By Oswald Sobrino, J.D.; M.A. (Econ.); M.A. (Theo.); M.L. (Master of Latin), doctoral student, University of Florida.

Friday, May 17, 2013

Now, Terence (circa 185 to 159 B.C.)

He was a freed slave from North Africa, who uttered one of my favorite quotations (one that fanatics of all stripes should consider carefully):

"Homo sum, humani nihil a me alienum puto"/"I am human, I do not consider anything human to be alien to me" (see link).

Like Plautus, he wrote Latin comedies. The one I read today was The Brothers.

Here is a wise tidbit:

"Life is like a game of dice. If you don't get the exact throw you want, you have to use your skill and make the best of the one you do get" (Loeb translation).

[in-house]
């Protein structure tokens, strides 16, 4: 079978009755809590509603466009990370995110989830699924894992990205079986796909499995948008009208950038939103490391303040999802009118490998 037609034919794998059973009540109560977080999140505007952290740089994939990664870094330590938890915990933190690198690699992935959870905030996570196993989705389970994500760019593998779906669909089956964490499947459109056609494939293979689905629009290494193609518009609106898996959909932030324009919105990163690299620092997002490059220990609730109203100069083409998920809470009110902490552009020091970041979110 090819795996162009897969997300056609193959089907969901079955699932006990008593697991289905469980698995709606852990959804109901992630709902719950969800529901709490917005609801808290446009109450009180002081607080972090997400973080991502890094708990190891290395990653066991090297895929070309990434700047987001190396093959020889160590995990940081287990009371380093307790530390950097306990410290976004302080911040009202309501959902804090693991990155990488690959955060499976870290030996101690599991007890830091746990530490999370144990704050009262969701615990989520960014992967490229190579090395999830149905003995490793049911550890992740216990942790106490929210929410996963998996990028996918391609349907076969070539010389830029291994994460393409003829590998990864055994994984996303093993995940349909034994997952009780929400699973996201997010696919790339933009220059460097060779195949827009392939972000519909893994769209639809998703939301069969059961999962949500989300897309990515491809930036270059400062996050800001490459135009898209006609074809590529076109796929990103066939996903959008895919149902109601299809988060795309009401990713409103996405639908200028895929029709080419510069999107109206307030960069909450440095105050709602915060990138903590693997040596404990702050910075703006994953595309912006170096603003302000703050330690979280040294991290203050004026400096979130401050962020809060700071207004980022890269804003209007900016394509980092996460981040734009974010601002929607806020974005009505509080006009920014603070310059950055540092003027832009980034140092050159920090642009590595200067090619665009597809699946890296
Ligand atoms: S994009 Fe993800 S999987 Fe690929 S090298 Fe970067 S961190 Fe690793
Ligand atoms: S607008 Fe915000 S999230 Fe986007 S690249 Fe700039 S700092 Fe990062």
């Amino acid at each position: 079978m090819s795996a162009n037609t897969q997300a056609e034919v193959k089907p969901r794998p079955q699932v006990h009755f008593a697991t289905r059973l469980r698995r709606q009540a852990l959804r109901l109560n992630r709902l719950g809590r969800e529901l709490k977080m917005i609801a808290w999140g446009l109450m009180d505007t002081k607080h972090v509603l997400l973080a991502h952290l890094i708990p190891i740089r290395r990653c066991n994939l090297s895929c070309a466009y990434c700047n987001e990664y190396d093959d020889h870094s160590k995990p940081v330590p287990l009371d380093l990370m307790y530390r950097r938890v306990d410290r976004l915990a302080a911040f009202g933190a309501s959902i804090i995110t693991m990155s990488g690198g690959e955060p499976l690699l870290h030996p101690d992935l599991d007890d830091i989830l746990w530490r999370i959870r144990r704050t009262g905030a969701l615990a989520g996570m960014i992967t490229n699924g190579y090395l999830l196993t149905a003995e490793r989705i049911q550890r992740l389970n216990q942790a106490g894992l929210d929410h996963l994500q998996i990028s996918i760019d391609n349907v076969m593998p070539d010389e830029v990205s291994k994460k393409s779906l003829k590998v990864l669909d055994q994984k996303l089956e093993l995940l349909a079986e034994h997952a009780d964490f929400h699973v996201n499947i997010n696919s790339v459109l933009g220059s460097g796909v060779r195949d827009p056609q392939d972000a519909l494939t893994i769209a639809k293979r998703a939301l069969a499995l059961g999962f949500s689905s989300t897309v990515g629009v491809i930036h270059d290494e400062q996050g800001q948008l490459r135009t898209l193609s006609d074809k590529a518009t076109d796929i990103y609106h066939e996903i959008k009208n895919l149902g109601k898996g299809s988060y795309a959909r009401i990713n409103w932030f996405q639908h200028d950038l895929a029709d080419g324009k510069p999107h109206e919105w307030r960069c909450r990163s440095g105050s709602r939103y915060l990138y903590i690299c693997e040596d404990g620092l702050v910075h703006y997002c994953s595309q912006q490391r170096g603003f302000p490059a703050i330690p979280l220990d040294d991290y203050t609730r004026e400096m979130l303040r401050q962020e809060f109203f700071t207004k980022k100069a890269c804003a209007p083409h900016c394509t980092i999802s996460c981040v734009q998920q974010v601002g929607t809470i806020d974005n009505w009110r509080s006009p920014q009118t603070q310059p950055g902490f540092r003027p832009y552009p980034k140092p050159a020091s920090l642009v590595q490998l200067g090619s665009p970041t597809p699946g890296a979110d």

As a fan of the great and underappreciated philosopher José Ortega y Gasset (maybe, his being underappreciated is a good and telling sign), I have always loved how Ortega captured the drama of each of our lives: "I am I and my circumstance; and, if I do not save it, I do not save myself." See link. What is this "saving"? It is finding meaning and purpose.

It's ancient wisdom as Terence attests. It also strikes me that those who get the throw they want may actually be worse off: what they want is often the product of vanity, egotism, and ignorance. They have their reward. For the rest of us, the rewards are surprising and come in unexpected ways that our small minds could not have foreseen.

(Images of Terence and of Latin manuscript of The Brothers are in the public domain.)